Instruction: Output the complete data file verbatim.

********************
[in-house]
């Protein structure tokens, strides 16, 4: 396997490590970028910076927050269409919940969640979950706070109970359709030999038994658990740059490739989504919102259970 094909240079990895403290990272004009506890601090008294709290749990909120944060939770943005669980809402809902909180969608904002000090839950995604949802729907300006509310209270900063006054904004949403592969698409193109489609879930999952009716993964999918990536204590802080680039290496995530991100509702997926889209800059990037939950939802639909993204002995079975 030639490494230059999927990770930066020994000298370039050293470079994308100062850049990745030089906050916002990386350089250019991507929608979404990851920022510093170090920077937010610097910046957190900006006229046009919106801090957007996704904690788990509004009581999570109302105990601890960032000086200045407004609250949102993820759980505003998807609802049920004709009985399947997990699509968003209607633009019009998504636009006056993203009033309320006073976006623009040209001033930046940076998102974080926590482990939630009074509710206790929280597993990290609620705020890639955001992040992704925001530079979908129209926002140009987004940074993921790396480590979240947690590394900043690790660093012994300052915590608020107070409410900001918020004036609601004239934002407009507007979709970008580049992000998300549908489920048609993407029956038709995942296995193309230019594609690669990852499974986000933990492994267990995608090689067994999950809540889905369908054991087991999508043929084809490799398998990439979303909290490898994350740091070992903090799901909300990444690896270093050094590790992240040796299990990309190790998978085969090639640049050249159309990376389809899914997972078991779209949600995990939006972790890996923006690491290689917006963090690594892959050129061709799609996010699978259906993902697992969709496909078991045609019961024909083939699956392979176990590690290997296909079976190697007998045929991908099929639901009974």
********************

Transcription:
[in-house]
């Protein structure tokens, strides 16, 4: 396997490590970028910076927050269409919940969640979950706070109970359709030999038994658990740059490739989504919102259970 094909240079990895403290990272004009506890601090008294709290749990909120944060939770943005669980809402809902909180969608904002000090839950995604949802729907300006509310209270900063006054904004949403592969698409193109489609879930999952009716993964999918990536204590802080680039290496995530991100509702997926889209800059990037939950939802639909993204002995079975 030639490494230059999927990770930066020994000298370039050293470079994308100062850049990745030089906050916002990386350089250019991507929608979404990851920022510093170090920077937010610097910046957190900006006229046009919106801090957007996704904690788990509004009581999570109302105990601890960032000086200045407004609250949102993820759980505003998807609802049920004709009985399947997990699509968003209607633009019009998504636009006056993203009033309320006073976006623009040209001033930046940076998102974080926590482990939630009074509710206790929280597993990290609620705020890639955001992040992704925001530079979908129209926002140009987004940074993921790396480590979240947690590394900043690790660093012994300052915590608020107070409410900001918020004036609601004239934002407009507007979709970008580049992000998300549908489920048609993407029956038709995942296995193309230019594609690669990852499974986000933990492994267990995608090689067994999950809540889905369908054991087991999508043929084809490799398998990439979303909290490898994350740091070992903090799901909300990444690896270093050094590790992240040796299990990309190790998978085969090639640049050249159309990376389809899914997972078991779209949600995990939006972790890996923006690491290689917006963090690594892959050129061709799609996010699978259906993902697992969709496909078991045609019961024909083939699956392979176990590690290997296909079976190697007998045929991908099929639901009974």